Analysis: The irony of Sunday’s verbal abuse wasn’t lost on Labour’s deputy leader Kelvin Davis when he muttered, “they’re calling people names and we’re the assholes?”

Labour leader Chris Hipkins, Davis, and an entourage of Auckland MPs and party volunteers descended on West Auckland’s Avondale Markets – they hadn’t even moved 10 metres when a woman supporting Liz Gunn’s ‘New Zealand Loyal’ party hollered “assholes” at the top of her lungs.

Shortly after, a man yelled repeatedly “what are you going to do for the people, Chris?” and then there were the many mutterings of “this is so inconsiderate, why are you here?”.

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There were only two scenes that brought a more uncomfortable edge.

A father, who with his young son got caught up in the rolling maul, took umbrage at a police officer asking him to move to the side, and then a Trump T-shirt wearing man aggressively marched towards Hipkins saying the Government had cost him his job and home.

“You’re a piece of shit” he hurled at Hipkins.

It was tense and police immediately leapt into high alert mode.

For some at the markets their frustration wasn’t about Labour as such, it was the fact their presence was making it impossible for people to freely move around and do their shopping.

With a leader on the campaign trail comes a lot of supporters, placards, and a big media contingent of backward walking cameraman and photographers.

It’s chaotic, and then throw in half a dozen police and diplomatic protection staff and it’s a big, massive disruption to what for many was intended to be a quick dash to the market for some cheaper fruit and vegetables.

But that wasn’t the overwhelming theme of day one on the campaign trail – it was mostly men, women and children trying to break through the crowd to speak to Hipkins or get a photo.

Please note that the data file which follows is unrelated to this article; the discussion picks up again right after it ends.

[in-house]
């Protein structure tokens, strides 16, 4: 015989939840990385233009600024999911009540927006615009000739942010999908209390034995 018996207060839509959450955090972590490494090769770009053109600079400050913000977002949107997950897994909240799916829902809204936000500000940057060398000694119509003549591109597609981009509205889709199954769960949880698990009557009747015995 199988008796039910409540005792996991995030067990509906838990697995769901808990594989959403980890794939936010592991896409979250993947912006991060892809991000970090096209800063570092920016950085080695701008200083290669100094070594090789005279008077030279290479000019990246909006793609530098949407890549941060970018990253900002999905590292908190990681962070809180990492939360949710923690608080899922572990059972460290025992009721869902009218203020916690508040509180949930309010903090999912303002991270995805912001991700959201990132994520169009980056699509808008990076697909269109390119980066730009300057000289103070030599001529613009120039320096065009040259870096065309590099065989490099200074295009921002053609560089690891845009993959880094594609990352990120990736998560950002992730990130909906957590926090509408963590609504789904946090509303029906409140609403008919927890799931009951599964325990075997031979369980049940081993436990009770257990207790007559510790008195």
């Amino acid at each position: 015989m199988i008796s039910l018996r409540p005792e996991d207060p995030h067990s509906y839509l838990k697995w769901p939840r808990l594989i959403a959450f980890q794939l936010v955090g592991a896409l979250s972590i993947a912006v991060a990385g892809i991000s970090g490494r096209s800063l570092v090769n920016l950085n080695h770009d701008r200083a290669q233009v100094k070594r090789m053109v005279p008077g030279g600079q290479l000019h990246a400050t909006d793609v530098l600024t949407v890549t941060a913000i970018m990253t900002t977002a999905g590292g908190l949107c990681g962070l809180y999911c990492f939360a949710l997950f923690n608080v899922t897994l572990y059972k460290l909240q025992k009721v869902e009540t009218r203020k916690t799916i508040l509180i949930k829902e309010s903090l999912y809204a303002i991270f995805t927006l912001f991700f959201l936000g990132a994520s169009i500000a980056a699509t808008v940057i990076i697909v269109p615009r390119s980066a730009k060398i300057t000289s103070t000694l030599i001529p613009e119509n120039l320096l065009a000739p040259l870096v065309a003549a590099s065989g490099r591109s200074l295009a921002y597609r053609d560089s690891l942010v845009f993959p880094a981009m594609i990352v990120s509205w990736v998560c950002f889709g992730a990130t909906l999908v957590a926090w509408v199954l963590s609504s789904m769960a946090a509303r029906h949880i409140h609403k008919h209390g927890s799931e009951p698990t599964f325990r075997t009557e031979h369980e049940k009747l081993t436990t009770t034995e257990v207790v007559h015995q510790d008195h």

Keen market shoppers took the opportunity to say hello to Chris Hipkins on Sunday morning in Avondale. Photo: Jo Moir

Some stallholders abandoned their market offerings and any potential sales to meet Hipkins and shake his hand.

Speaking to media afterwards, Hipkins said the feedback was “really positive” and lots of people just wanted a photo and offered “a lot of goodwill and warm wishes”.

At no point did Hipkins look rattled or bothered by it and his sum-up of the negative side of the experience was, “it’s democracy in action, you’ll find that in any campaign”.

Freedom NZ supporters had crashed his campaign launch the day before, both outside as people arrived and at least half a dozen managed to get in to interrupt the speeches from both former Prime Minister Helen Clark and then Hipkins.

But in some respects, Hipkins seemed to draw energy from it and picked up his game in a direct response to the challenges being thrown at him on his big day.

They didn’t save their disruptions just for Labour either.

On Sunday they hiked out to South Auckland to hold their placards and shout their messages at National Party supporters, MPs, and candidates arriving at their own campaign launch.

Leader Christopher Luxon didn’t care they’d turned up, saying they were respectful, and he’s come to expect people will protest.

He hasn’t felt unsafe at all while out doing public meetings across the country for the past few months.

National opted against making a big policy announcement on Sunday after Labour went big a day earlier with a free dental care policy for under-30s by 2026.

Despite needing as many as 200 dentists to meet the increased demand of an extra 800,000 young people having access to free check-up, cleans, X-rays and basic fillings, Hipkins maintained on Sunday the policy could be delivered.

Luxon had doubts about that but wasn’t committing on Sunday to bringing in dentists at the capacity that would be required to provide universal dental care.

Labour is relying, for the first six years at least, on getting dentists from abroad to move to New Zealand to meet most of the extra demand.

National on the other hand is concentrating on investing in a homegrown workforce, but only loosely mentioned “looking at what we can do with growing dentists too”.

Luxon told Newsroom the basics in the healthcare system, and getting in more doctors and nurses, was the priority. Anything extra would have to come after that.

“We would love to expand dental care across healthcare in New Zealand – we think that would be great – but the reality is we can’t do the basics right in healthcare at the moment,” he said.

With the campaign launches done, it’s out into towns and cities across the country for both Luxon and Hipkins for the next six weeks.

It won’t be long before both leaders know whether their respective policies have resonated with Kiwis or not.

Jo Moir is Newsroom's political editor.

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